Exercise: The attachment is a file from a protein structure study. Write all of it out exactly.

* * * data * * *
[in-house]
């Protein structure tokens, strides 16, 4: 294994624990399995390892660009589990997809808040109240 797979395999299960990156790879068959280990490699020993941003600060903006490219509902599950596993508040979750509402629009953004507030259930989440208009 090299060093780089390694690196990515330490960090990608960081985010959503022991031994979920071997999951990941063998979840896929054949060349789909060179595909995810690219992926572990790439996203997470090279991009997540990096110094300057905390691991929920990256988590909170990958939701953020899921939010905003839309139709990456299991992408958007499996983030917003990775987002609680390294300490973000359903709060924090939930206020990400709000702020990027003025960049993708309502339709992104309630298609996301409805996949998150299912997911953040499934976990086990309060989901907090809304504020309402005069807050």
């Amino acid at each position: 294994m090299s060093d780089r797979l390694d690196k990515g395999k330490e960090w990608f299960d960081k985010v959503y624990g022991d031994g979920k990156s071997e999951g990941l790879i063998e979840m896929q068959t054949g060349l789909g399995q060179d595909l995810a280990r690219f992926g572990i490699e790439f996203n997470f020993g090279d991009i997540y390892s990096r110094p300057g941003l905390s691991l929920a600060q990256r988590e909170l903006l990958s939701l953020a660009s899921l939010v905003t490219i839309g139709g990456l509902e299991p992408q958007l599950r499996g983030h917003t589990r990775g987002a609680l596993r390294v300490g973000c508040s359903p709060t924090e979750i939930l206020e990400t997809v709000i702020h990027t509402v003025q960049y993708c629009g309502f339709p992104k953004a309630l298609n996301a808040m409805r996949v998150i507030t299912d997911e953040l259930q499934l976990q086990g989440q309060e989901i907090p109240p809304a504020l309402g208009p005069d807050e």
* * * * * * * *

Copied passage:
[in-house]
């Protein structure tokens, strides 16, 4: 294994624990399995390892660009589990997809808040109240 797979395999299960990156790879068959280990490699020993941003600060903006490219509902599950596993508040979750509402629009953004507030259930989440208009 090299060093780089390694690196990515330490960090990608960081985010959503022991031994979920071997999951990941063998979840896929054949060349789909060179595909995810690219992926572990790439996203997470090279991009997540990096110094300057905390691991929920990256988590909170990958939701953020899921939010905003839309139709990456299991992408958007499996983030917003990775987002609680390294300490973000359903709060924090939930206020990400709000702020990027003025960049993708309502339709992104309630298609996301409805996949998150299912997911953040499934976990086990309060989901907090809304504020309402005069807050």
């Amino acid at each position: 294994m090299s060093d780089r797979l390694d690196k990515g395999k330490e960090w990608f299960d960081k985010v959503y624990g022991d031994g979920k990156s071997e999951g990941l790879i063998e979840m896929q068959t054949g060349l789909g399995q060179d595909l995810a280990r690219f992926g572990i490699e790439f996203n997470f020993g090279d991009i997540y390892s990096r110094p300057g941003l905390s691991l929920a600060q990256r988590e909170l903006l990958s939701l953020a660009s899921l939010v905003t490219i839309g139709g990456l509902e299991p992408q958007l599950r499996g983030h917003t589990r990775g987002a609680l596993r390294v300490g973000c508040s359903p709060t924090e979750i939930l206020e990400t997809v709000i702020h990027t509402v003025q960049y993708c629009g309502f339709p992104k953004a309630l298609n996301a808040m409805r996949v998150i507030t299912d997911e953040l259930q499934l976990q086990g989440q309060e989901i907090p109240p809304a504020l309402g208009p005069d807050e």